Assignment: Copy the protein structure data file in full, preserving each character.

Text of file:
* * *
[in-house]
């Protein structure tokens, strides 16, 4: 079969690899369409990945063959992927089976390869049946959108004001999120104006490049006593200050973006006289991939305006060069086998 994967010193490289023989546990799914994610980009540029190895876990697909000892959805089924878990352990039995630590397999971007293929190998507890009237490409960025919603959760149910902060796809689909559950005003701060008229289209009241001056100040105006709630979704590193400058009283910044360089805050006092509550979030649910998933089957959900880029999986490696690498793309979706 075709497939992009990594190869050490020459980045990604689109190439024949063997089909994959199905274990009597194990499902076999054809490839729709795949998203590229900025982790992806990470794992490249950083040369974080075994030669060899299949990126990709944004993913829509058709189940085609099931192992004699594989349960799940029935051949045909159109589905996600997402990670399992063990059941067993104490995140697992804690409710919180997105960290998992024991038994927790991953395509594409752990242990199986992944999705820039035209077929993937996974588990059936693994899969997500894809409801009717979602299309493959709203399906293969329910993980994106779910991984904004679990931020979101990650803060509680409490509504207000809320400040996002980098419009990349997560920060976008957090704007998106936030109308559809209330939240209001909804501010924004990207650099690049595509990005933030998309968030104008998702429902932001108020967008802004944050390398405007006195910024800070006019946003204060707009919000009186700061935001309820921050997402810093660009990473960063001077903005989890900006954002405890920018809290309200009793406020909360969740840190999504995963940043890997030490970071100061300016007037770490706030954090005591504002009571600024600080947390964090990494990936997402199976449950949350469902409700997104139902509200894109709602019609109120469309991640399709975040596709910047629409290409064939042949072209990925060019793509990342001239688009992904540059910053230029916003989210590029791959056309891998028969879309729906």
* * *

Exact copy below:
[in-house]
């Protein structure tokens, strides 16, 4: 079969690899369409990945063959992927089976390869049946959108004001999120104006490049006593200050973006006289991939305006060069086998 994967010193490289023989546990799914994610980009540029190895876990697909000892959805089924878990352990039995630590397999971007293929190998507890009237490409960025919603959760149910902060796809689909559950005003701060008229289209009241001056100040105006709630979704590193400058009283910044360089805050006092509550979030649910998933089957959900880029999986490696690498793309979706 075709497939992009990594190869050490020459980045990604689109190439024949063997089909994959199905274990009597194990499902076999054809490839729709795949998203590229900025982790992806990470794992490249950083040369974080075994030669060899299949990126990709944004993913829509058709189940085609099931192992004699594989349960799940029935051949045909159109589905996600997402990670399992063990059941067993104490995140697992804690409710919180997105960290998992024991038994927790991953395509594409752990242990199986992944999705820039035209077929993937996974588990059936693994899969997500894809409801009717979602299309493959709203399906293969329910993980994106779910991984904004679990931020979101990650803060509680409490509504207000809320400040996002980098419009990349997560920060976008957090704007998106936030109308559809209330939240209001909804501010924004990207650099690049595509990005933030998309968030104008998702429902932001108020967008802004944050390398405007006195910024800070006019946003204060707009919000009186700061935001309820921050997402810093660009990473960063001077903005989890900006954002405890920018809290309200009793406020909360969740840190999504995963940043890997030490970071100061300016007037770490706030954090005591504002009571600024600080947390964090990494990936997402199976449950949350469902409700997104139902509200894109709602019609109120469309991640399709975040596709910047629409290409064939042949072209990925060019793509990342001239688009992904540059910053230029916003989210590029791959056309891998028969879309729906």